Adding natural antioxidants may reduce the rapid oxidation of protein and extend nutritional shelf-life. The rapid alteration in visual appearance during storage would be reduced and an improved quality product would motivate consumers to trust and buy the meat [20]. The reduced shelf-life that is a cause for concern for meat retailers, wholesalers, and consumers while transitioning in the supply chain would be combated. Meat being partially spoiling whilst consumers are travelling home may be improved at disadvantaged communities along improved nutrients quantity of nutrients. The development of off flavours and deterioration of meat colour may also be delayed. This review, thus, aims to present and evaluate the potential of processing broiler meat with plant derived leaf meal antioxidants on improving shelf-life and human health.


The global meat industry is constantly evolving because of consumer preference change, lifestyle concerns, monetary, geographical, political, cultural, religious factors and food loss and waste [8]. Most variable loss and waste occur during handling, storage, processing, distribution, market, and consumption level depending on region [21]. Remarkably, farmers are reducing losses; however, it is evident that most developed countries lose more meat at consumption and developing countries loose meat as early as processing [22]. The loss in profits in developing countries is distributed amongst processors, wholesalers, and greatly consumers. This implies that exporting fresh produce for developing countries is not feasible, however, importing from developed countries is possible. This then leads to more loss in meat in developing countries as they cannot export chicken breasts that most developed countries prefer as fresh meat. Developing countries have made vacuum packed meat more expensive, thus, less people afford the meat leading to more retail loss. Methods such as meat salting, canning, fermentation, and smoking were also put to use to extend shelf life, however, may had not been effective enough [23].
The industry has added cold logistical chains, thermal treatment which includes super chilling, ultrarapid freezing, immersion vacuum cooling, pressure-shift freezing, dielectric heating and ohmic heating to extend shelf-life. In efforts to increase consumer safety, meat quality and nutritional shelf-life; traditional cutting and paper or waxed paper wrapping was replaced by store cutting and display on packages in fridges for self-service [23]. Packaging has also modified package atmosphere by vacuum ceiling, active packaging, and smart packaging [23]. These methods are, however, still challenged by the initial microbial load which hinder the preservation of meat nutrients at storage [24]. The other concern is skilled enough workers to handle the meat correctly. More than 3.5 billion kg per annum of poultry and meat is wasted at the consumer, retailer and foodservice levels and mainly attributed to microbial spoilage [25]. Increasing shelf-life could potentially save 5% of this meat and that could potentially feed more than 300,000 people. The added oxidative stress from heat stress and a greater stocking density also adds to the yet to be resolved shelf-life issue.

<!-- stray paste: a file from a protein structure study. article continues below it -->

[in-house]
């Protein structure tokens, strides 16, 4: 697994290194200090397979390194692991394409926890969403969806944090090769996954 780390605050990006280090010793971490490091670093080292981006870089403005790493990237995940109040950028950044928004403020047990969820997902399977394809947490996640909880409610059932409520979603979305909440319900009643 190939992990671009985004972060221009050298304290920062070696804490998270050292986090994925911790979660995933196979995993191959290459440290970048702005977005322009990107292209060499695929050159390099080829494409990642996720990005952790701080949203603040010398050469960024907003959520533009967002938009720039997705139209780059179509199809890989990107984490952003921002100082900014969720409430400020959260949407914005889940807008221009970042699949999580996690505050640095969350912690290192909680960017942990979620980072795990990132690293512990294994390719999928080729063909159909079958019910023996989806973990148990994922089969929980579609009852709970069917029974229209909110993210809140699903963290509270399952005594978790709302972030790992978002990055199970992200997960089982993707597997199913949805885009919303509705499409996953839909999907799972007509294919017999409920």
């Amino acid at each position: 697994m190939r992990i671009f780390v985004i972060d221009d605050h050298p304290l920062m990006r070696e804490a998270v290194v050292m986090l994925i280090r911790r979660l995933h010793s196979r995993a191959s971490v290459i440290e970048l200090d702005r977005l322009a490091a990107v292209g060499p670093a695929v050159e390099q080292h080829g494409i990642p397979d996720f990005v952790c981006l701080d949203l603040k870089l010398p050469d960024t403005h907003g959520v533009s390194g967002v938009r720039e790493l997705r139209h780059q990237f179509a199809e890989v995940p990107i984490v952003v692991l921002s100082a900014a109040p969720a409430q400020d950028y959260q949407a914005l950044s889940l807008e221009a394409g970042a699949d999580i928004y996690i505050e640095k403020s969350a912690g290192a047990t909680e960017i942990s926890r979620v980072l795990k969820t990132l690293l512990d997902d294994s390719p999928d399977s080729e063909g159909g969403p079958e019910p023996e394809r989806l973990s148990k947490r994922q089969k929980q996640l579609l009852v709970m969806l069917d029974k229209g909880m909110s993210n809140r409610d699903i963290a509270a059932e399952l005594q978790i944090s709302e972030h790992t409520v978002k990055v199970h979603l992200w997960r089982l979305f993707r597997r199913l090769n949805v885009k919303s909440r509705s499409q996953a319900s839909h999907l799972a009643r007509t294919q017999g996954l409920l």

Various literature has established the potential capacity of plant derived natural antioxidants to delay oxidation process and extend the shelf-life of meat products. Poultry producers have been encouraged to use natural antioxidant, such as, natural dietary alternatives and plant extracts to reduce the negative effect of lipid and protein oxidation. Plants extracts rich in polyphenol are known for several health benefits, examples being, Punica gratun L species which is rich in polyphenolic compounds and flavonoids reduces lipid oxidation in human bladder cells [26]. This necessitates research that focuses on using natural antioxidants from plant sources to replace synthetic antioxidants in the poultry industry. The effects of natural antioxidants, however, depend on various factors which include plants state when being utilized.